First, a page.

A career in veterinary medicine involves working with animals to promote their health, diagnose and treat illnesses and injuries, and provide preventative care. Veterinarians may work in a variety of settings, including private practices, animal hospitals, research labs, and government agencies. Their duties may include performing surgeries, administering vaccinations and medications, conducting diagnostic tests, and advising pet owners on proper care and nutrition. A career in veterinary medicine requires extensive education and training, including a Doctor of Veterinary Medicine (DVM) degree. Veterinarians must be licensed in order to practice in the United States. Licensing requirements vary by state, but prospective veterinarians in all states must complete an accredited veterinary program and pass the North American Veterinary Licensing Examination (NAVLE). Learn more
Note: It is not recommended to self-advise. There are many things to consider besides the required courses, such as prerequisites and course sequencing, balancing your schedule, building in time for volunteering, shadowing, research, entrance exam preparation, and planning for the application cycle. See the Director of Pre-professional Advising for individualized long-term planning.
Students who are planning to apply to veterinary programs will need the following:
- Bachelor’s degree with a competitive cumulative and science GPA
- Required prerequisite coursework
- Research experience (Recommended)
- Veterinary-related experience
- Communication and leadership skills
- Letters of Recommendation
- Personal Statement
- Graduate Record Exam (GRE)
- Understand the application timeline
- Illinois veterinary medicine programs
- Pre-veterinary resources
A baccalaureate degree is not required for all programs though it is highly recommended and can be in any field as long as the prerequisites are met. Biology and Biochemistry majors can meet all prerequisites within their programs. Other majors will still need to take the prerequisite courses in addition to their major and degree requirements.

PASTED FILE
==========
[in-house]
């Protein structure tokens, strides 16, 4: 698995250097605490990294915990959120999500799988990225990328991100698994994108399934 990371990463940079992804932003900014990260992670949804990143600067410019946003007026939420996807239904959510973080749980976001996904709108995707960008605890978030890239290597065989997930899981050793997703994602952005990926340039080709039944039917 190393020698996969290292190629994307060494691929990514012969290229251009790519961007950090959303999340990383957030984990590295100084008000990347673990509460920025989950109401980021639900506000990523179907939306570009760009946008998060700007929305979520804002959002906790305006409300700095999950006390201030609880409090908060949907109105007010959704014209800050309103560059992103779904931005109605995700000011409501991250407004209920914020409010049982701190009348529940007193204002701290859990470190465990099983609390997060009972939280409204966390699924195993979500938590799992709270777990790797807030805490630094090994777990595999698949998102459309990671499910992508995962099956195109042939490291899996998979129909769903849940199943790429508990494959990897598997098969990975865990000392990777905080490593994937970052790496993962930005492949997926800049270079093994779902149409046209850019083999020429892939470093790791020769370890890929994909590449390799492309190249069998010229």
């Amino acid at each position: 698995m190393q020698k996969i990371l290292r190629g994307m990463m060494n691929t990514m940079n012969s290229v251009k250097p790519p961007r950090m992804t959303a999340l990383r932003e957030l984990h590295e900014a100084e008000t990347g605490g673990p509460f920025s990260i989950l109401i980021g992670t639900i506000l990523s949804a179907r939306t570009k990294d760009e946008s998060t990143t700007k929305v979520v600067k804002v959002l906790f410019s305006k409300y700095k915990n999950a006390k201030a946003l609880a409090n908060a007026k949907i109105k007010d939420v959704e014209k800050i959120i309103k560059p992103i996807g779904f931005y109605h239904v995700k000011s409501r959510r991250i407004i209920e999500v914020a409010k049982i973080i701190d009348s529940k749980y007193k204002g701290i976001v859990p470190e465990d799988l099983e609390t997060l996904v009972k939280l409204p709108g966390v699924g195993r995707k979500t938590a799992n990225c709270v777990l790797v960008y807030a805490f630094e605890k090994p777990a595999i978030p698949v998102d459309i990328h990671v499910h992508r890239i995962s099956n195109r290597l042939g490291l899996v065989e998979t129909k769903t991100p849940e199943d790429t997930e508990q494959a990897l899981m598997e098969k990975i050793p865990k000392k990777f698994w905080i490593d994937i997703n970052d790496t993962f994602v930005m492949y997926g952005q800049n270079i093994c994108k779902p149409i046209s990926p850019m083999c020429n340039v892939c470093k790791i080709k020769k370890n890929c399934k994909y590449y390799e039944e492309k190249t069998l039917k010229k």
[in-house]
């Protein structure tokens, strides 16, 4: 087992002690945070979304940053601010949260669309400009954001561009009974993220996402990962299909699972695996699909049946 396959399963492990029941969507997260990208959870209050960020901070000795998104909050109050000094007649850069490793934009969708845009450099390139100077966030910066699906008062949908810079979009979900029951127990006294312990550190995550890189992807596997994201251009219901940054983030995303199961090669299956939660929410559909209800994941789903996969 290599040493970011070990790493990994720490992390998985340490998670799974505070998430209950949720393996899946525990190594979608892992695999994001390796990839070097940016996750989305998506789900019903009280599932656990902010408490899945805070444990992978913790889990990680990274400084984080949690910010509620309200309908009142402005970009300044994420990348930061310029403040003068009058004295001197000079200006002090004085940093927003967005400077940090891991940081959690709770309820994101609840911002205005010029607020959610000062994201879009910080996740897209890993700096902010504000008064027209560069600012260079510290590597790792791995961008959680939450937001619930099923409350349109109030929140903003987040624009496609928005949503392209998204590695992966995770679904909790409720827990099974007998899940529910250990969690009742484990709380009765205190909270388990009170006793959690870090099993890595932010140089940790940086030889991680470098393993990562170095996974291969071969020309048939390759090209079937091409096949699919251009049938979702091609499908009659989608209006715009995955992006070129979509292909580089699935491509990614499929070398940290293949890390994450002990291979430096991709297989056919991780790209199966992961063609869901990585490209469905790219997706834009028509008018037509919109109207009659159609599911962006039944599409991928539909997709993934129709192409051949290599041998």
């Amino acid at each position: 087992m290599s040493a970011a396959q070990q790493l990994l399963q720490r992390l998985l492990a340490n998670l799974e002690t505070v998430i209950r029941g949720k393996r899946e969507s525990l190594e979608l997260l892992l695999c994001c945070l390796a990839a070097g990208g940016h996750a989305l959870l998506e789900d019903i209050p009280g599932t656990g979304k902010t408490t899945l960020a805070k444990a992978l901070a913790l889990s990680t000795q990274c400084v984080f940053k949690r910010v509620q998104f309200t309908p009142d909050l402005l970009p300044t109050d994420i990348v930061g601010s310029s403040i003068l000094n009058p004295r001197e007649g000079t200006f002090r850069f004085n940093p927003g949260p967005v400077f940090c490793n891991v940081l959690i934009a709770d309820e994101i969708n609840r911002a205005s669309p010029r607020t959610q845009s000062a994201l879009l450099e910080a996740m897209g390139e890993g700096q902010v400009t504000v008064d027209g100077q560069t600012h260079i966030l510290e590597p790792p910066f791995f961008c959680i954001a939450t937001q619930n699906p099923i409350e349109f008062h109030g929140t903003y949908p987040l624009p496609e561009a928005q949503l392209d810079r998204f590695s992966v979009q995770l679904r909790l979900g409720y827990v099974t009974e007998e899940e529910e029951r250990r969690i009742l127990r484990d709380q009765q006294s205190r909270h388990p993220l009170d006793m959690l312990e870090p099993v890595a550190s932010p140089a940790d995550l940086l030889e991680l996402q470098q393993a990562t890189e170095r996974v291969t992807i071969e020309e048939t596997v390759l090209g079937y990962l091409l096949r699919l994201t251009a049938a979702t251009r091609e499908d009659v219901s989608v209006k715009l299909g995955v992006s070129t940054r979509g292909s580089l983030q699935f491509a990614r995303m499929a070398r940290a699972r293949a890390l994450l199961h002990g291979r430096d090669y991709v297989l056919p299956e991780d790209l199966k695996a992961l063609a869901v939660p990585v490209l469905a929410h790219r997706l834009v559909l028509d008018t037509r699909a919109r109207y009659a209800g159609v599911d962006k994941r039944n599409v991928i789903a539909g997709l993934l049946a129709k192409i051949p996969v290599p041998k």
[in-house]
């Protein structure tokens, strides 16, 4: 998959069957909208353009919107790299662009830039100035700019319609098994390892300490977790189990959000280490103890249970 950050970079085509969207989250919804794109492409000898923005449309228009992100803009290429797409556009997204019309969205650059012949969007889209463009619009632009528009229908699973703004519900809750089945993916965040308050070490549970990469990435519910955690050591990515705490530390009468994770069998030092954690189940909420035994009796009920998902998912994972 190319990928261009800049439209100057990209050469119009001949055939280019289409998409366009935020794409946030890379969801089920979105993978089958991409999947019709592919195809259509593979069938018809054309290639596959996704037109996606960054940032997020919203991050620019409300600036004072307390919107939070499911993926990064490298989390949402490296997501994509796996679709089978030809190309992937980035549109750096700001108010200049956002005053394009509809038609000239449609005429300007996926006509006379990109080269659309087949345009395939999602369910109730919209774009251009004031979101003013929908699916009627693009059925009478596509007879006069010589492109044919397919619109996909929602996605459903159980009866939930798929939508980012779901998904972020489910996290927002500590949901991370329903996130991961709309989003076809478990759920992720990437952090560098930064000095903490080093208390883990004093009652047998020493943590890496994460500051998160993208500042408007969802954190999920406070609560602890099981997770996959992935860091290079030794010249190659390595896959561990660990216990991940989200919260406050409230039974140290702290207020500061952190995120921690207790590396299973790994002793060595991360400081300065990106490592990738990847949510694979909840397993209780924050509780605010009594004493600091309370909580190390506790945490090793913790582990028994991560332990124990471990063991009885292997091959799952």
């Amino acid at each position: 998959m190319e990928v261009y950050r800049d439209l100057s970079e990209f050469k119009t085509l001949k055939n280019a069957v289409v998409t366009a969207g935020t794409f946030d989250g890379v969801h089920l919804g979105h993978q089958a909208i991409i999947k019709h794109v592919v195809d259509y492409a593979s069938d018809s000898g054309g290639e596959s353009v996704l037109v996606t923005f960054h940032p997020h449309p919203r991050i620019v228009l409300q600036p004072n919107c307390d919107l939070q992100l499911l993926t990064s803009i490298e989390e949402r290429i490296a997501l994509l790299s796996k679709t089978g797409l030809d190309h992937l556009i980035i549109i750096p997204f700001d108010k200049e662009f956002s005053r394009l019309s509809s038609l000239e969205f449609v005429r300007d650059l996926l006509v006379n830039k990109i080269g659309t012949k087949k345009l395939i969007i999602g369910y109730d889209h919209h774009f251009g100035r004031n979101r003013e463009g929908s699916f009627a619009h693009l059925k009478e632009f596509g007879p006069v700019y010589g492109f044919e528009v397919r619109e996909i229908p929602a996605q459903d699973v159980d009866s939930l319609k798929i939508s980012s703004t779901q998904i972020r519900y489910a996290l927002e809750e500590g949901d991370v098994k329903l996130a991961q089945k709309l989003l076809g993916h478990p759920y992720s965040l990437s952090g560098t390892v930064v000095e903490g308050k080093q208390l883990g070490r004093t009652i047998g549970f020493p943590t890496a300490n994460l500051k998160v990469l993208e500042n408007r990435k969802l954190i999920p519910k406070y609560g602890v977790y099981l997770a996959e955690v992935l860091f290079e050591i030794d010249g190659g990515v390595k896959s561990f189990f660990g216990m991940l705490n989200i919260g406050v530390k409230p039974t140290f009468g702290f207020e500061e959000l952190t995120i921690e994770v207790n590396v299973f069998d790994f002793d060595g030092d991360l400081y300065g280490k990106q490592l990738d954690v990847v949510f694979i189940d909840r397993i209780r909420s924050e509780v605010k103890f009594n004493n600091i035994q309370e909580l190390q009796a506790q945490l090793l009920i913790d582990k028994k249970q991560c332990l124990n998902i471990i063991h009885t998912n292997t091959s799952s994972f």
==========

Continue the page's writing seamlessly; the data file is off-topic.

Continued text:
To be a competitive applicant students must have a strong grade point average (GPA). Professional programs will look at several GPAs:
- Cumulative GPA: all courses and from all schools attended including repeats, remedial courses, and possibly graduate-level courses
- Science GPA: includes biology, chemistry physics, and often math (or BCP/BCPM)
- Prerequisite GPA: calculated only on the prerequisites necessary for that particular professional school program.
- All other GPA: calculated on all courses EXCEPT your science courses
Professional schools do not honor “grade forgiveness” or “grade replacement” for repeated courses. All grades count and repeats are averaged together. There is also no expiration date on courses taken many years ago.
The following list indicates the most common classes required or highly recommended by most veterinary schools. Applicants should always check directly with each program they are applying to and see the Preprofessional Advisor for more information.
Writing I & II
ENG 101 & 102
Biology I & II
BIOL 201 & 202
General Chemistry I & I
CHEM 211 & 212
Organic Chemistry I
Physics I & II
PHYS 201L & 202L
Additional courses to consider
Cell Biology, Genetics, Anatomy and Physiology, Microbiology, Animal Science, Zoology, Organic Chemistry II, Statistics, Calculus, Public Speaking, Neurobiology, Nutrition, and other advanced Biology.
- AP and IB credits are generally not accepted as prerequisites. Check before applying.
- Community college credits can be viewed differently by each program. Check before applying.
- Some programs do not accept international courses to meet prerequisites. Check before applying.